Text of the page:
by Andie Mirabal
New Mexico First is a public policy think tank. Their recent First Forum event, featured some of New Mexico’s top journalists to discuss sustainable journalism in the state of New Mexico.
The journalism panel was led by New Mexico PBS’s Gene Grant. He moderated a panel that included the Associated Press’ Russell Conteras, USA Today’s Jessica Onsurez and KOB-TV’s general manager Michelle Donaldson. The overarching theme was Sustainable Journalism, preserving the Fourth Estate.
The discussion surrounded the ideas of media literacy, creating a value proposition for high level journalism, and the lack of young journalists who are invested in their community. Three ideas, that seem to parallel education in our state. Tom Garrity says “having a television remote control makes everyone an expert on television and since many people have been in a school classroom it also makes then an expert on public education. First-hand experience is one thing, understanding how it all happens is completely different.”
Why am I comparing the education industry to the news industry?
This goes back to the value proposition and media literacy. Let’s start with the value proposition. Top level journalism is dependent on consumers being able to understand and place value on investing in news outlets. As KOB’s Michelle Donaldson said in the discussion, you get what you pay for. However, in a state that where nearly one-fifth of our residents live in poverty and more than 40% qualify for some kind federal assistance, how does traditional news media (television, radio, newspaper) create a high level of importance for consumers, who are more focused on meeting their basic needs than state issues?
More than that, with a flight of Millennials from New Mexico, the majority of news consumption is from the remaining Baby Boomers and Gen X-ers. These two groups did not grow up using the internet as we do today, meaning that they have had to learn to navigate digital news (blogs, social media, online news apps). Gen X-ers and Baby Boomers also tend to be more culturally influenced and are more likely to trustnews from their family, friends and neighbors. But, as mentioned during the forum, one of the aspects of high-quality journalism is fact checking – something that most word-of-mouth news, lacks.
How do our reporters combat the more trusted but less accurate word-of-mouth news?
And if on average, the teachers in New Mexico are a part of Generation X (according to the PED, the average age of teachers in New Mexico is about 46), how can we expect a group that is not a native to this technology, to manage the media literacy for the younger generations? Complicating the matter further, how many students are being raised by their grandparents? And are they equipped to lead news and communication efforts in this new realm? If it takes a village to raise a child, is the village even equipped to provide the guidance young people need in this day and age?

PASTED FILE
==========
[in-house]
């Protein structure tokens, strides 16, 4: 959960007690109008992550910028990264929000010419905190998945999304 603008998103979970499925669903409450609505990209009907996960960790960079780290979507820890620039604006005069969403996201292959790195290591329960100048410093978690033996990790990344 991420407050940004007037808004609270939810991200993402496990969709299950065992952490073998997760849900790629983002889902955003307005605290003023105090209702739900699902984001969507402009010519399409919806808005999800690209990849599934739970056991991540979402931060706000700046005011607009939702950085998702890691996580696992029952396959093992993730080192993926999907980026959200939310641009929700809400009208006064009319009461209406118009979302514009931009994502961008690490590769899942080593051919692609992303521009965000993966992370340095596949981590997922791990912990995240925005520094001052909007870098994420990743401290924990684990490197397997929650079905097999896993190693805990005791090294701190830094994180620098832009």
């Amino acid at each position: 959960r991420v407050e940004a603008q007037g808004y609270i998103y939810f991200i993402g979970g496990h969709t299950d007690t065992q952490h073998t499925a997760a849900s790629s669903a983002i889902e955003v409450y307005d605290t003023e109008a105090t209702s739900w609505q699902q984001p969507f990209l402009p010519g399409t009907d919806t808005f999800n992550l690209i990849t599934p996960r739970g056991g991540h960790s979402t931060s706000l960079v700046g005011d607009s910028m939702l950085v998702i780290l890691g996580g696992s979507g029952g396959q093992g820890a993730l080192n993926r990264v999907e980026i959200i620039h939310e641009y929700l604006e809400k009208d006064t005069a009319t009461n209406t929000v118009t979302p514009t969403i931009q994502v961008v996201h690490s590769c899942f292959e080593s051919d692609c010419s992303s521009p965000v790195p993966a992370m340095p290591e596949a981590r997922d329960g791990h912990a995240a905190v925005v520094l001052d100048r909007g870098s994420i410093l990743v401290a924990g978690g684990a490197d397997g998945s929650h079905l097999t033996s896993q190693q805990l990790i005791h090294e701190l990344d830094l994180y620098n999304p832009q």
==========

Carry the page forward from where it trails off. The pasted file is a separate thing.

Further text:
These questions are part of a multi-faceted reform and do not have one solution.
And although this issue does lead with the need for media literacy for teachers within major institutions and for caregivers of students, it also requires standards to be created and support from the various industries.
For example, two leaders of the media literacy initiative are The United States Holocaust Memorial Museum and PBS. The United States Holocaust Memorial Museum has created an online workshop for English teachers that includes webinars, lesson plans and online discussions. PBS on the other hand has created a media literacy educator certification.
This certification sets the standard for being media literate. The Holocaust Museum provides an opportunity for teachers to think through some of these concepts. Lucky enough, New Mexico has the opportunity to adapt some of these practices and create a unified media literacy standard and education system unique to our state.
Instead of creating a program solely for English teachers, it would be beneficial to incorporate opportunities for other teachers to become engaged. History papers and science research projects also benefit from a higher level of journalism.
And though this is a cause that will need more than that, it would be the start of a new direction for the industry.
About Andie Mirabal
Andie Mirabal is the Director at The Garrity Group. She is a visual media enthusiast with a love for telling stories. To learn more about Andie, click here.